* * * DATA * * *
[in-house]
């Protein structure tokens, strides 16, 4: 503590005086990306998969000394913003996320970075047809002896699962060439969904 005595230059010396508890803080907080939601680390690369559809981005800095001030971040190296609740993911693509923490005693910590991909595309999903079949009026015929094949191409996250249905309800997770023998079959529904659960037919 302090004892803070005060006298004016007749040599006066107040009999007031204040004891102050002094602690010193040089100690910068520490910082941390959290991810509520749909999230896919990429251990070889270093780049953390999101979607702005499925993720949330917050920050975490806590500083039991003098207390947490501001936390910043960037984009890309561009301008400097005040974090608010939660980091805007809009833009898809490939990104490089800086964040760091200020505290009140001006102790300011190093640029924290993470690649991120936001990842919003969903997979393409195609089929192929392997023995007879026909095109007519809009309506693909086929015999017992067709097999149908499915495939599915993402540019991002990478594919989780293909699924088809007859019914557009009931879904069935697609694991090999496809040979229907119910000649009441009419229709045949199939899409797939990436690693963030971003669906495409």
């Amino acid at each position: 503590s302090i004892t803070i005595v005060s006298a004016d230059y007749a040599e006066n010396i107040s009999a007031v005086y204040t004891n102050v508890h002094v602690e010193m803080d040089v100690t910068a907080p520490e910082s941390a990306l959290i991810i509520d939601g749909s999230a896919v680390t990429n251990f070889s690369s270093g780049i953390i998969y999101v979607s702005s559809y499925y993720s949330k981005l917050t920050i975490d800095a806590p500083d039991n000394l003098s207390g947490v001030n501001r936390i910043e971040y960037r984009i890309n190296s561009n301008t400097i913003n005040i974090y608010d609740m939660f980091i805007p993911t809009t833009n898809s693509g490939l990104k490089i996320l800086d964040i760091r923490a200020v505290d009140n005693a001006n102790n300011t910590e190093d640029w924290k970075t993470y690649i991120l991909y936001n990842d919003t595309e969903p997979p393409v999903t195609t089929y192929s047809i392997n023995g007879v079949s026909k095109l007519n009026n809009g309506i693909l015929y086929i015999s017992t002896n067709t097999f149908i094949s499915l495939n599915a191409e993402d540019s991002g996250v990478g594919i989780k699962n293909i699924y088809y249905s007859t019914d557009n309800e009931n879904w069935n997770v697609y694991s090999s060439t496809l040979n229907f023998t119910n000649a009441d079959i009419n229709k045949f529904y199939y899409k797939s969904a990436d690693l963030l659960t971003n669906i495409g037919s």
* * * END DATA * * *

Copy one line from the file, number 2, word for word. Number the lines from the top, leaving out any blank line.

């Protein structure tokens, strides 16, 4: 503590005086990306998969000394913003996320970075047809002896699962060439969904 005595230059010396508890803080907080939601680390690369559809981005800095001030971040190296609740993911693509923490005693910590991909595309999903079949009026015929094949191409996250249905309800997770023998079959529904659960037919 302090004892803070005060006298004016007749040599006066107040009999007031204040004891102050002094602690010193040089100690910068520490910082941390959290991810509520749909999230896919990429251990070889270093780049953390999101979607702005499925993720949330917050920050975490806590500083039991003098207390947490501001936390910043960037984009890309561009301008400097005040974090608010939660980091805007809009833009898809490939990104490089800086964040760091200020505290009140001006102790300011190093640029924290993470690649991120936001990842919003969903997979393409195609089929192929392997023995007879026909095109007519809009309506693909086929015999017992067709097999149908499915495939599915993402540019991002990478594919989780293909699924088809007859019914557009009931879904069935697609694991090999496809040979229907119910000649009441009419229709045949199939899409797939990436690693963030971003669906495409």